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Posts Tagged ‘Joni Mitchell’

On Thursday of last week (13 October) it was announced that Bob Dylan had won the 2016 Nobel prize for literature. It should be obvious to anyone who has read my posts on Bob Dylan, of which there have been many, that I am fully in agreement with his receiving this accolade. As I have stated several times, to me Bob Dylan is a poet, but someone who has chosen to set his poems to music. Not all of his songs can be considered poetry, but I would argue that many of them can be, and there is little doubt that he brought a level of literary craftsmanship to writing song lyrics which had not existed before.

That the best songwriters are creating poetry is, for me, a matter of little dispute. At the top of this list sits Bob Dylan, but he is not the only one. Other names which spring to mind are Leonard Cohen, Paul Simon and Joni Mitchell. As the Nobel prize cannot be awarded posthumously, the Nobel committee better get a move on if it’s going to award any of these three the same honour that it has just bestowed on Dylan.

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On Thursday of last week (13 October) it was announced that Bob Dylan had won the 2016 Nobel prize for literature.

As four examples of Dylan’s genius for writing songs which are poetry, here are “It’s Alright Ma (I’m Only Bleeding)” from 1965 (which appears on the album Bringing it All Back Home), “The ballad of Frankie Lee and Judas Priest” from 1967 (which appears on his album John Wesley Harding), “Tangled Up in Blue” from 1974 (which appears on the album Blood on the Tracks) and “Not Dark Yet” from 1997 (which appears on on the album Time Out of Mind).

Do you think Bob Dylan is deserving of the Nobel prize in literature, or is songwriting a lesser form of literature than poetry? Which are your favourite Dylan lyrics?

It’s Alright Ma (I’m Only Bleeding)

Darkness at the break of noon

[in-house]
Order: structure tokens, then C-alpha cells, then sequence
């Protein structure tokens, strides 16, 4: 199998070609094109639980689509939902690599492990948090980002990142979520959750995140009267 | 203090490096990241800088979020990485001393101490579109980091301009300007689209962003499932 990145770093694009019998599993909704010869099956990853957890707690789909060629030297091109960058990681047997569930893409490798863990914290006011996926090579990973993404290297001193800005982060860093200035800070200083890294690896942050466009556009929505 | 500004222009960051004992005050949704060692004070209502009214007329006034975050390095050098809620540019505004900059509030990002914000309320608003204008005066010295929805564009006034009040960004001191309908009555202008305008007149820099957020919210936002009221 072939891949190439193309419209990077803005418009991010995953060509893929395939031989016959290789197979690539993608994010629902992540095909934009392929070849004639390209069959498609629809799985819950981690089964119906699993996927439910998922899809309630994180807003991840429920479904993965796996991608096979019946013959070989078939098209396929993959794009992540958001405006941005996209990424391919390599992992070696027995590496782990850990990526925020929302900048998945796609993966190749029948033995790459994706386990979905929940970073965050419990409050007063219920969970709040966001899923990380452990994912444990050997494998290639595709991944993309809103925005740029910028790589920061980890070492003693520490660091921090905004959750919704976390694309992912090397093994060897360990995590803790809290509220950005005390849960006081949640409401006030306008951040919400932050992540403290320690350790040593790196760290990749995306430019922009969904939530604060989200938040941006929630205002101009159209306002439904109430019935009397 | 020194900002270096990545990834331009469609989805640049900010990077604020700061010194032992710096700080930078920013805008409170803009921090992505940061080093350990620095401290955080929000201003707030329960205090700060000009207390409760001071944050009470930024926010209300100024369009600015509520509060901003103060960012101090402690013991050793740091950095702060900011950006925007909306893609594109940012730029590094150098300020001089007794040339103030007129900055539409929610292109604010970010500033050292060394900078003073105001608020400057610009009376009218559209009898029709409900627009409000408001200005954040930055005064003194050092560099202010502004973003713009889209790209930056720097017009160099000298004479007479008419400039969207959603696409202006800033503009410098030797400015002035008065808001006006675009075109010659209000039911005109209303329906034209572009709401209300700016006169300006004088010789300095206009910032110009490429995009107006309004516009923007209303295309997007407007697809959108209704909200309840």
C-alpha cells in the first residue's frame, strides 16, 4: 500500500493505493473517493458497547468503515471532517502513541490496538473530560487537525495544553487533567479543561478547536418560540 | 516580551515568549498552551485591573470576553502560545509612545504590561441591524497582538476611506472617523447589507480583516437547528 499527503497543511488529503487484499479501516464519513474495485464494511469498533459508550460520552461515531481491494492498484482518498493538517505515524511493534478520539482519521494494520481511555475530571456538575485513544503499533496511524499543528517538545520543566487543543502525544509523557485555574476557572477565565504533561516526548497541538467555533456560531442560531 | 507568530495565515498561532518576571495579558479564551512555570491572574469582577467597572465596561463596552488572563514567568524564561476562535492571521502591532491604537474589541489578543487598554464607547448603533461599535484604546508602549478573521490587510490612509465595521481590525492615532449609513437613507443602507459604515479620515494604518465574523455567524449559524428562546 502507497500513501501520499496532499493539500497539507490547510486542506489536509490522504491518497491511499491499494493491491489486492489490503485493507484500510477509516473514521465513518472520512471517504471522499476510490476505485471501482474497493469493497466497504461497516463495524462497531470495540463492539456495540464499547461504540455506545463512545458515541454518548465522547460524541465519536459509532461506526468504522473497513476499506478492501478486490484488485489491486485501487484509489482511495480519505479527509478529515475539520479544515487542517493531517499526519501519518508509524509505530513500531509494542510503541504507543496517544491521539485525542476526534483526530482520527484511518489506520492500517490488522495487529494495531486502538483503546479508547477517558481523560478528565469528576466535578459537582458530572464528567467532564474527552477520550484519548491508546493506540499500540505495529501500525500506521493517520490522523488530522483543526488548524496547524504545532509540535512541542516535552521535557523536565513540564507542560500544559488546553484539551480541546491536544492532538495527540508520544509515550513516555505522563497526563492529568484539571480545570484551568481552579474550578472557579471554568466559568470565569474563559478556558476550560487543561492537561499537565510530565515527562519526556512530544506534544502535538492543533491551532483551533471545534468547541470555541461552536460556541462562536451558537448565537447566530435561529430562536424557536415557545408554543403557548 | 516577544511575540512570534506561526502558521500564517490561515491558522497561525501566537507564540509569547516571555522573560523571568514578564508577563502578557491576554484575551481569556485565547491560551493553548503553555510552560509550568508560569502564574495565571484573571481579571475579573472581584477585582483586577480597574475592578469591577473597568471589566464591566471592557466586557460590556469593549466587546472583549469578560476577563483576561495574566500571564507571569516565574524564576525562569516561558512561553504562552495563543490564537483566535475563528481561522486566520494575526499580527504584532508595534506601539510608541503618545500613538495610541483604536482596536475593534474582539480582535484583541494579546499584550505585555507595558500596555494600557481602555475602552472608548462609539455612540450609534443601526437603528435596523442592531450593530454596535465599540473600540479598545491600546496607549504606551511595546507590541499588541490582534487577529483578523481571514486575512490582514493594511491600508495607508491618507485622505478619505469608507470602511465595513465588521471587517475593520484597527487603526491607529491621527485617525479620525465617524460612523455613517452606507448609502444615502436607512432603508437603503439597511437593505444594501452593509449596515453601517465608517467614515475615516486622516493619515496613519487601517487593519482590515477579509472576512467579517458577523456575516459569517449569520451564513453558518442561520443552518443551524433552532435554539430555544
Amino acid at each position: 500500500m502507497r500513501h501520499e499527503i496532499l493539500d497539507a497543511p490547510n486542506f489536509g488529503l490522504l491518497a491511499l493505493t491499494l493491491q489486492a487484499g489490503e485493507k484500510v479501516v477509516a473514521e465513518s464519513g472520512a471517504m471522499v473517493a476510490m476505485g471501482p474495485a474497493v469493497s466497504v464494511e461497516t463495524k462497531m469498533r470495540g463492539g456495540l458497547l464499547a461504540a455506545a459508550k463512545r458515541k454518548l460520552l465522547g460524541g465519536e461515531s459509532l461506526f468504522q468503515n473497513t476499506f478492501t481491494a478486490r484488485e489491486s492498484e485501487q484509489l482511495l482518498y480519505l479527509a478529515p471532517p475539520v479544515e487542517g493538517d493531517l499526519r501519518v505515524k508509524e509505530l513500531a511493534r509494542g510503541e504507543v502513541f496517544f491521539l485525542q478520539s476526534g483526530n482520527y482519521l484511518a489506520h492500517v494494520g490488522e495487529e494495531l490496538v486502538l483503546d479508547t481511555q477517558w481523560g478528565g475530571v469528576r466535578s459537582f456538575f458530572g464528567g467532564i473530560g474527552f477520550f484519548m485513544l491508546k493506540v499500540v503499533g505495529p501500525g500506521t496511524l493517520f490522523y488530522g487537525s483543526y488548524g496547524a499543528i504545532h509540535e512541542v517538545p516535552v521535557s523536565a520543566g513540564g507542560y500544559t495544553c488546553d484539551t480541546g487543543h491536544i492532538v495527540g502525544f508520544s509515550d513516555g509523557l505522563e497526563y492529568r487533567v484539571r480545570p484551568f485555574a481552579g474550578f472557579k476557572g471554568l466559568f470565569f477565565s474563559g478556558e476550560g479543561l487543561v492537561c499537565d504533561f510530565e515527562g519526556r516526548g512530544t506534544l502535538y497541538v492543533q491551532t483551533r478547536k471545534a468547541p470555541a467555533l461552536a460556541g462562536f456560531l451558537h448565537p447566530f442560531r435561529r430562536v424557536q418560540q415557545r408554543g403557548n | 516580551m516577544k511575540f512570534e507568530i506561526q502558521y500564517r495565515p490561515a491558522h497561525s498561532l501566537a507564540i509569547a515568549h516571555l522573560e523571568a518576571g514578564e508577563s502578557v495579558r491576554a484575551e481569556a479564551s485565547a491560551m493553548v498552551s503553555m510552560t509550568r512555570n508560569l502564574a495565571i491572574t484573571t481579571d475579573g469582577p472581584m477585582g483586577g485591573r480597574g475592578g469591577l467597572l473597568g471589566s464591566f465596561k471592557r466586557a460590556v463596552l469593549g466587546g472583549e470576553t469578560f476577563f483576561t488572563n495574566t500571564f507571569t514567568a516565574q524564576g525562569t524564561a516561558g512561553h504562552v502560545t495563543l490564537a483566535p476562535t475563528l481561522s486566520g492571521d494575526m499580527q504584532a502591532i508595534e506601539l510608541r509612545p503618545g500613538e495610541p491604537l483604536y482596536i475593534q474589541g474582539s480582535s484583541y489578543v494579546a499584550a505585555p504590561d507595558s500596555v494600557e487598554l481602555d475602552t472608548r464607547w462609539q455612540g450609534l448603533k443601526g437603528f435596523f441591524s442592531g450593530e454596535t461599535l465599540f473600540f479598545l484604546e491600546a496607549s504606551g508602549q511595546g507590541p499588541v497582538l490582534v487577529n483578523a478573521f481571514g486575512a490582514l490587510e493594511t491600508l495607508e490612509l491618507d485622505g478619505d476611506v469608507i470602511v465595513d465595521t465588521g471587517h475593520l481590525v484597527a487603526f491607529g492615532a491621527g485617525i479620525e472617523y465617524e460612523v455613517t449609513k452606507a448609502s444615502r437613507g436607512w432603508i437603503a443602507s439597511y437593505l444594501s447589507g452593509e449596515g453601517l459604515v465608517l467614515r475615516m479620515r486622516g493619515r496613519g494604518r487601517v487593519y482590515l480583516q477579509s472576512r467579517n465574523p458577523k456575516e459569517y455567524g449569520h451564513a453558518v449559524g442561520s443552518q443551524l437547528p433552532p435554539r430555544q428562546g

Shadows even the silver spoon
The handmade blade, the child’s balloon
Eclipses both the sun and moon
To understand you know too soon
There is no sense in trying

Pointed threats, they bluff with scorn
Suicide remarks are torn
From the fool’s gold mouthpiece the hollow horn
Plays wasted words, proves to warn
That he not busy being born is busy dying

Temptation’s page flies out the door
You follow, find yourself at war
Watch waterfalls of pity roar
You feel to moan but unlike before
You discover that you’d just be one more
Person crying

So don’t fear if you hear
A foreign sound to your ear
It’s alright, Ma, I’m only sighing

As some warn victory, some downfall
Private reasons great or small
Can be seen in the eyes of those that call
To make all that should be killed to crawl
While others say don’t hate nothing at all
Except hatred

Disillusioned words like bullets bark
As human gods aim for their mark
Make everything from toy guns that spark
To flesh-colored Christs that glow in the dark
It’s easy to see without looking too far
That not much is really sacred

While preachers preach of evil fates
Teachers teach that knowledge waits
Can lead to hundred-dollar plates
Goodness hides behind its gates
But even the president of the United States
Sometimes must have to stand naked

An’ though the rules of the road have been lodged
It’s only people’s games that you got to dodge